Thursday, February 13, 2003

The Blogging of Business
Fortune's David Kirkpatrick wrote this week about the new AlwaysOn insiders' network for "chiefs, geeks, investors, boosters and wonks." Created by Upside and Red Herring founder Tony Perkins, AlwaysOn is billed as a "spontaneous and uncensored arena" in which members can share their business experience, ideas, and insight.

Ostensibly combining business reportage and blogging, AlwaysOn strikes me instead as a business news service with comment and discussion tools. Organizing material in more than 10 categories, including the Always On Generation, Real-Time Economy, and the tumble-weed town of the Underground Web (perhaps indicating the site creators' limited knowledge of independent net culture), the site is currently relatively quiet, despite a growing membership roster. While Perkins' 10 commandments are praise-worthy, I'm not convinced the service, albeit young, deserves Kirkpatrick's praise and hype.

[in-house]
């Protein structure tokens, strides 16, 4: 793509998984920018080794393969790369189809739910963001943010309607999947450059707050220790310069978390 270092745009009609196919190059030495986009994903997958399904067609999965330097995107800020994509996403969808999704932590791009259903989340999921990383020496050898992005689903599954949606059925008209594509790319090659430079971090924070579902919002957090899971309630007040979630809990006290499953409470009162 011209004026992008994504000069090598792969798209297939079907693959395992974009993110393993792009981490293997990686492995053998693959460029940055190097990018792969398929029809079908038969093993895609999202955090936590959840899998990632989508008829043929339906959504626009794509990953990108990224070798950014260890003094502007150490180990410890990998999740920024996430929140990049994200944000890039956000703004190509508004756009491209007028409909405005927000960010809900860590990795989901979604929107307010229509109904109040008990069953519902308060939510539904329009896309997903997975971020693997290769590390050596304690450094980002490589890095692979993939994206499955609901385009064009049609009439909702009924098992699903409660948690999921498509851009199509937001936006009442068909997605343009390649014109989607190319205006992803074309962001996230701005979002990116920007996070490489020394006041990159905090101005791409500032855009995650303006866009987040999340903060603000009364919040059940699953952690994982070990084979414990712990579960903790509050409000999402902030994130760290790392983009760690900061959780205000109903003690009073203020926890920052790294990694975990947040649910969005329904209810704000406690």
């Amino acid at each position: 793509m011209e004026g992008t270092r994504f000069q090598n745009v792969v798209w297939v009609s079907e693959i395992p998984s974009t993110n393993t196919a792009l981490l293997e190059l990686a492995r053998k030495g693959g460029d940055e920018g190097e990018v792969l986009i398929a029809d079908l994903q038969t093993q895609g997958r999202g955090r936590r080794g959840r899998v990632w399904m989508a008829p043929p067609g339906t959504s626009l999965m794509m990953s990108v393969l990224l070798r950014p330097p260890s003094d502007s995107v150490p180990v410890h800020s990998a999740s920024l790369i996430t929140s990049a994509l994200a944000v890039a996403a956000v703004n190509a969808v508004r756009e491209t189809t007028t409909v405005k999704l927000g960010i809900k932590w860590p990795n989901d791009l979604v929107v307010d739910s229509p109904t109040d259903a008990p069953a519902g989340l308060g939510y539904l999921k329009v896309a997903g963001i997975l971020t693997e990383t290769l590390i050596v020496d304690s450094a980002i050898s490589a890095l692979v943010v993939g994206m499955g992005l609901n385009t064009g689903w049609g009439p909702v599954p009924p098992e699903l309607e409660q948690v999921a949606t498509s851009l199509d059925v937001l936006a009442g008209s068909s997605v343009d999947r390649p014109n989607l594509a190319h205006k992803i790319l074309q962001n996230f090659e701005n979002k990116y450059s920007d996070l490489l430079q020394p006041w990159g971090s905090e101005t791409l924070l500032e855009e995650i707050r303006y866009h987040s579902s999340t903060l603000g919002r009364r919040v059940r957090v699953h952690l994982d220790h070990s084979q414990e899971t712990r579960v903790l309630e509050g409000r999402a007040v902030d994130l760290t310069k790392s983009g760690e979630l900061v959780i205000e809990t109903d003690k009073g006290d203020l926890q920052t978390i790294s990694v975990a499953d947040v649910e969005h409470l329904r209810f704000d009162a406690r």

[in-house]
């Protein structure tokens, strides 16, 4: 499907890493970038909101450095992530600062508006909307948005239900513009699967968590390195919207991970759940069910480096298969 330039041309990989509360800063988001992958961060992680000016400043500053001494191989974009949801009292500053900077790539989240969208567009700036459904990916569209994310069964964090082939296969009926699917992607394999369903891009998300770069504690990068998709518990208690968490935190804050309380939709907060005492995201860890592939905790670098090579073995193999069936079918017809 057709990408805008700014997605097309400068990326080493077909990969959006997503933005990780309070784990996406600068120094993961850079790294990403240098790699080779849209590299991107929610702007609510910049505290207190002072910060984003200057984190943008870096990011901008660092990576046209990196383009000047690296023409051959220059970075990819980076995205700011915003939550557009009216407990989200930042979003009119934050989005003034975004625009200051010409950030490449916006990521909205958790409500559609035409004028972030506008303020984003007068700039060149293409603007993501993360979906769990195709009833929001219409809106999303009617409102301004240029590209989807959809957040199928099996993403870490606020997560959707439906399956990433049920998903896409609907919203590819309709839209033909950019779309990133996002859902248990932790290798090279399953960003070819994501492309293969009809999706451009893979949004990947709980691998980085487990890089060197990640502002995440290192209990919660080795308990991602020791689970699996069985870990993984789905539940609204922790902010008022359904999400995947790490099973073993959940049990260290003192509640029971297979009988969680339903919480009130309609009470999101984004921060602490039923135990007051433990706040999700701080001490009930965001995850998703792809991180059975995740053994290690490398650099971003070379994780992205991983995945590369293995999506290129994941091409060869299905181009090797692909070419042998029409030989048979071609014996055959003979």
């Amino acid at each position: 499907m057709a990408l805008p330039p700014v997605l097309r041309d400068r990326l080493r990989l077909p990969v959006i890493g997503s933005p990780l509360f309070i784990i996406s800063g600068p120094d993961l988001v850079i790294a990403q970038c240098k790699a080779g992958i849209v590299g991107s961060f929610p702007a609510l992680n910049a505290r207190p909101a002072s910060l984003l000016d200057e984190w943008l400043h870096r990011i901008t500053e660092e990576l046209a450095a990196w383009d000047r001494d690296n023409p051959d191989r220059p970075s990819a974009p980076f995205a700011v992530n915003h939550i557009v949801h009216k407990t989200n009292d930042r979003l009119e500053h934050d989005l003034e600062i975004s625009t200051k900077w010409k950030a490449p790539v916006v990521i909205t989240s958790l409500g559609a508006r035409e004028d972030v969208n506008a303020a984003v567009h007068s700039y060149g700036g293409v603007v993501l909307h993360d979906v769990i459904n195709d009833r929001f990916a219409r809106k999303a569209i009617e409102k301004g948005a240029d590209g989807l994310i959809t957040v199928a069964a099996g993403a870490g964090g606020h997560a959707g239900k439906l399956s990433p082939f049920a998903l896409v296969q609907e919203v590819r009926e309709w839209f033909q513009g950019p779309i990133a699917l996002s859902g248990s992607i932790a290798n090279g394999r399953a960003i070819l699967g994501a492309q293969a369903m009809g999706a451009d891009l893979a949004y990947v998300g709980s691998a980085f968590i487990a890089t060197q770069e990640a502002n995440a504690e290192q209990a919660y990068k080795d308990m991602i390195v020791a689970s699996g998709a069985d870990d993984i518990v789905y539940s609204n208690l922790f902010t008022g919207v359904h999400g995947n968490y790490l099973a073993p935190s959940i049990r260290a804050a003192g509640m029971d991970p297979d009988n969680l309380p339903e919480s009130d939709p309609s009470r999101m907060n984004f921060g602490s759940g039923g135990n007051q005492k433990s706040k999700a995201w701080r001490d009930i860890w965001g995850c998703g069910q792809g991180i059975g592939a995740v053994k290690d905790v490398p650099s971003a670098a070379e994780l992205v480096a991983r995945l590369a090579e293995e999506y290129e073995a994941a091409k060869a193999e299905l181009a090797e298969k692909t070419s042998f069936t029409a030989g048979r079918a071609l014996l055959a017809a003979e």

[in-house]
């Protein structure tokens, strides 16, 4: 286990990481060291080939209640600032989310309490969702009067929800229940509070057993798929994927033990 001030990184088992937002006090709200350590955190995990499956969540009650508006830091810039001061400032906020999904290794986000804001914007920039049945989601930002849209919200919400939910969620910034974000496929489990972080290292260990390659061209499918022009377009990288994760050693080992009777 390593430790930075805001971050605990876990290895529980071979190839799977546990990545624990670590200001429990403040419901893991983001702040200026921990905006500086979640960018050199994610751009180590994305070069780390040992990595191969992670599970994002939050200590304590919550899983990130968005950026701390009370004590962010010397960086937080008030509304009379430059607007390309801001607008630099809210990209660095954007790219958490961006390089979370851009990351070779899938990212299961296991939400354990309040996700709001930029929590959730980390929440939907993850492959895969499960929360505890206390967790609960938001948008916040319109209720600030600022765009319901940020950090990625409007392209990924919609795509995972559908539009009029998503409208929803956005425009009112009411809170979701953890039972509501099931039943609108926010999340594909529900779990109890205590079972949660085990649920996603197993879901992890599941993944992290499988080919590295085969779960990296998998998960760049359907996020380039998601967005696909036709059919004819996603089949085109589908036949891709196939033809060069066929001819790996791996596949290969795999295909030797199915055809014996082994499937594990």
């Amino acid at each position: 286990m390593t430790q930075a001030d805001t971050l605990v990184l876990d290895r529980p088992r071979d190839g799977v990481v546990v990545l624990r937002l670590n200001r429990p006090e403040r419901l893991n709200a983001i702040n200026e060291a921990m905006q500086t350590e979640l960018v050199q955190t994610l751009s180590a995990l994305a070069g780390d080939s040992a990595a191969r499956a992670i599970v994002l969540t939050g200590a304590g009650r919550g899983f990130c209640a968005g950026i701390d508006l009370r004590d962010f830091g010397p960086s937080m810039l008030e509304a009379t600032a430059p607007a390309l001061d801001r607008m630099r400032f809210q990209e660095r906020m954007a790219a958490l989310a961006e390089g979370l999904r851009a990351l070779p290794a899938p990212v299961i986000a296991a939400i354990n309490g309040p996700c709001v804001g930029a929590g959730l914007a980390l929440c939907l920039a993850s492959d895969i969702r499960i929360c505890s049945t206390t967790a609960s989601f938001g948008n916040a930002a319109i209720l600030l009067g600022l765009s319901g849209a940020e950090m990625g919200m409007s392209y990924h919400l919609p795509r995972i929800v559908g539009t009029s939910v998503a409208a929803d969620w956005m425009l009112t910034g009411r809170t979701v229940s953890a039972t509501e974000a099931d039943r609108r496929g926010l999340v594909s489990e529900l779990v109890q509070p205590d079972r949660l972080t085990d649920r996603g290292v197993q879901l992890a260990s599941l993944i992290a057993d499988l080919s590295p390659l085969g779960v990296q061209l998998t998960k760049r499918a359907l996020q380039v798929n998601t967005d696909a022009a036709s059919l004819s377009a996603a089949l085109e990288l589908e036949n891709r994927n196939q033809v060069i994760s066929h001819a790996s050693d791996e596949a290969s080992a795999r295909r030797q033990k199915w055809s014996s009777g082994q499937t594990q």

Instead of representing the "Ebay-ization of media," AlwaysOn strikes me as a business-oriented Electric Minds as it was at launch. There's site manager-created content -- and member commentary and discussion. That discussion is bolstered by a robust membership directory, complete with contact information, which will further member interaction off site. But Perkins' use of the word "blog" is worrisome. Perkins calls the site's editorial entries "blogs." He also calls member comments and discussion posts blogs. But as newsworthy as blogs have been and will be, AlwaysOn includes extremely limited self-authoring tools. I cannot find a way to add my own entry, much less a dedicated personal blogging space.

In the end, if all we're doing is responding to what others have published or written, the success of something like AlwaysOn will rest squarely on two things: the value of its staff's editorial content -- and the personalities and participation of the people reading that content.

But is AlwaysOn blogging? I'm not so sure.

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